Lab Animals Lose Credibility

Scientist raises concerns that research using mice doesn't apply to humans.

The use of animals in research has a long history. It's less expensive, faster (given shorter reproduction times and longevity) and doesn’t put humans at unnecessary risk. But can research findings on animals be applied to humans?

Joseph Garner, PhD, an associate professor at Stanford University, said “no” especially in using lab mice for certain kinds of research.

In an interview with New Scientist, Dr. Garner said, “I think we’ve got ourselves into a mess right now, with lab mice in particular. The benefits to humans, in certain diseases and mouse models, have shrunk to such low levels that it’s time we found better ways to work with animals in medical research.”

Dr. Garner is a zoologist and professor of animal behavior at Stanford and runs the Technique Refinement and Innovation Lab, which provides support services to animal researchers and monitors the well-being of the animals involved.

According to Dr. Garner, one of the biggest concerns is using animals like mice to test medications for cognitive conditions like autism. Social factors may play a role in autism, but human social models are distinctly different from those of mice.

Another issue is that many of the mice are genetically modified or bred to such a level of standardization that they are nearly identical.

Mice, for example, don't get Parkinson’s disease, so researchers have developed genetically modified mice with Parkinson-like symptoms to test the effects of medications. But the mice are not human, don't respond like humans and don't actually have the disease--just some of the symptoms.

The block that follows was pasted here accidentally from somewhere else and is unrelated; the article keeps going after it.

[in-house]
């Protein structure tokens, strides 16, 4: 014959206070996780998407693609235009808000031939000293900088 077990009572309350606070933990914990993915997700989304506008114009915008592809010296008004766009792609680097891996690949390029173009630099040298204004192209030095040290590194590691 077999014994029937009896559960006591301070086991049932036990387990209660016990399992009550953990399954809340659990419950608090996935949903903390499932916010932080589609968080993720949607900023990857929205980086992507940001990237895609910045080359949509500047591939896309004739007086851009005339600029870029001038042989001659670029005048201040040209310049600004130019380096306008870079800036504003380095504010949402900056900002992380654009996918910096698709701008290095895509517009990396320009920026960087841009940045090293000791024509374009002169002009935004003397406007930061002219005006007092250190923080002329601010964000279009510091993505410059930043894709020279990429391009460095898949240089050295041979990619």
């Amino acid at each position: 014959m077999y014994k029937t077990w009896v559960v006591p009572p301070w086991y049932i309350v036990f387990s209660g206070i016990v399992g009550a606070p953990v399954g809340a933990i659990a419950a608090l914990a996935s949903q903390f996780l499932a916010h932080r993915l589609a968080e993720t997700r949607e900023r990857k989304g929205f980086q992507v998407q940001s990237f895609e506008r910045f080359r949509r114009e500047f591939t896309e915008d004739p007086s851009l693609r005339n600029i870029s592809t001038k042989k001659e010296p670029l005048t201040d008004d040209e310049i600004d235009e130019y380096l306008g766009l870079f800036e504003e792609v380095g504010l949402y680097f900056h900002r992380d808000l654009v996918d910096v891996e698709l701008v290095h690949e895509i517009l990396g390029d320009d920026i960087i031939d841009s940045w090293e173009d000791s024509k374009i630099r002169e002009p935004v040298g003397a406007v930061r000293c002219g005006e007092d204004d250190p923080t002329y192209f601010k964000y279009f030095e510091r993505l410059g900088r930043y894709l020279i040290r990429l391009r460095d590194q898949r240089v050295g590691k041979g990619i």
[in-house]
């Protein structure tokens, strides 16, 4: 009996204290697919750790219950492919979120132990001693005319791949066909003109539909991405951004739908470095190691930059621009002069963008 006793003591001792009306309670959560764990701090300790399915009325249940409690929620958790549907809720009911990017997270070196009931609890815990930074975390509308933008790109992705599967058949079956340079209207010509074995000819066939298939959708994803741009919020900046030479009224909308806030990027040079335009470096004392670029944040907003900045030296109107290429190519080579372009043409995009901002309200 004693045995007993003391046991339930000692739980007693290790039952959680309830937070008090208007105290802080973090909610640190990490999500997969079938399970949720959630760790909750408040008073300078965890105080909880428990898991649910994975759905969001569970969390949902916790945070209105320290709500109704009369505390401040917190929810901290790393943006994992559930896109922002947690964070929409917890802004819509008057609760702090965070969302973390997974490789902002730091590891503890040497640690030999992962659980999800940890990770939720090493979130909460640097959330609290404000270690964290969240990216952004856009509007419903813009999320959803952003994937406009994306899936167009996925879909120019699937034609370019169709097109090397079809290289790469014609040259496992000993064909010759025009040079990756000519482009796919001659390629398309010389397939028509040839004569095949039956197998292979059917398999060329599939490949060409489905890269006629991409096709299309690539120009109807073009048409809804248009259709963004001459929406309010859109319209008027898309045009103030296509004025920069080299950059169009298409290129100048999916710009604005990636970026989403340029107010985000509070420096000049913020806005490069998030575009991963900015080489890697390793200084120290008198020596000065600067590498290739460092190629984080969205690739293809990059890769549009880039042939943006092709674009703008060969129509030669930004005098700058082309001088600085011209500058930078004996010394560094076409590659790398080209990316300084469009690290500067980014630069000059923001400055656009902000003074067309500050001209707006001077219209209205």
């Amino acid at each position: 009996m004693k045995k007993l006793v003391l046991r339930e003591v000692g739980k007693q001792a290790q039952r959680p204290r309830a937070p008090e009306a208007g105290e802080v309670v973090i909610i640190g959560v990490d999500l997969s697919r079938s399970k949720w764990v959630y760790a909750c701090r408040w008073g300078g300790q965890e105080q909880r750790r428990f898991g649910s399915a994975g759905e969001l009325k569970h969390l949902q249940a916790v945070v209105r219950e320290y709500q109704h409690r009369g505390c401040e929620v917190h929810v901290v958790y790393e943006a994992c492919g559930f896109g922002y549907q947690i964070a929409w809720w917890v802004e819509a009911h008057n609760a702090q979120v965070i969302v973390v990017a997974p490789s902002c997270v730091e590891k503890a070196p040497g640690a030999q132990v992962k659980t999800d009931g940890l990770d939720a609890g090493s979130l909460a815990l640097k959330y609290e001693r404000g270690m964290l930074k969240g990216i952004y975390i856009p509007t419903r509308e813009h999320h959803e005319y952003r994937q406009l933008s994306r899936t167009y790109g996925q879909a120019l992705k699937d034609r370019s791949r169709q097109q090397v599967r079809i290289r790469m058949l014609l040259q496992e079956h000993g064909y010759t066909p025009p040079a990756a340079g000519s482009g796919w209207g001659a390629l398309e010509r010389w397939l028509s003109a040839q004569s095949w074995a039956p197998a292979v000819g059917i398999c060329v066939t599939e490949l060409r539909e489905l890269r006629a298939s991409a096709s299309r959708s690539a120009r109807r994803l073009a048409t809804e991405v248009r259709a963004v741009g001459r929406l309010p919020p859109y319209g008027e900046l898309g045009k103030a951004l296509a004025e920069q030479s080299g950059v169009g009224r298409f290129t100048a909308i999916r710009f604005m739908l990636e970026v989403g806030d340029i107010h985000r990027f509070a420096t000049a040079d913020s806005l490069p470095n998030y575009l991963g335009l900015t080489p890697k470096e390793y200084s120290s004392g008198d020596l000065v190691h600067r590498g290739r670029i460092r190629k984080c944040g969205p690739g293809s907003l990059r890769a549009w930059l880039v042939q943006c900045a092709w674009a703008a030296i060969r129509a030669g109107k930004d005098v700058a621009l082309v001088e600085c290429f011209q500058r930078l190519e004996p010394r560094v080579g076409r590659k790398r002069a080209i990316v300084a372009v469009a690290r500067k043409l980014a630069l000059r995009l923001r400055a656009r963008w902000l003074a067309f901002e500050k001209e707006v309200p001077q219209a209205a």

Standardized breeding helps remove factors that may affect the outcome of an experiment. In the real world, however, humans are very different. Humans live in different environments, eat different diets and have wide genetic variances. A medication that works in a standardized, genetically modified mouse is not necessarily going to work in a diverse human population.

According to Dr. Garner, one of the reasons new medications are so expensive to test and why so many fail to make it to market is because researchers are studying animal models that don't really mimic human disease. As a result, animal research is not benefiting humans, and there are also ethical issues--scientists are generally in agreement that animal research is only justified when it clearly benefits humans.

A possible solution would be to perform animal experiments as if they were human trials, using animals with levels of variety similar to those in human populations.

“Once you start meeting patients, you realize the urgency of getting this right,” Dr. Garner said.

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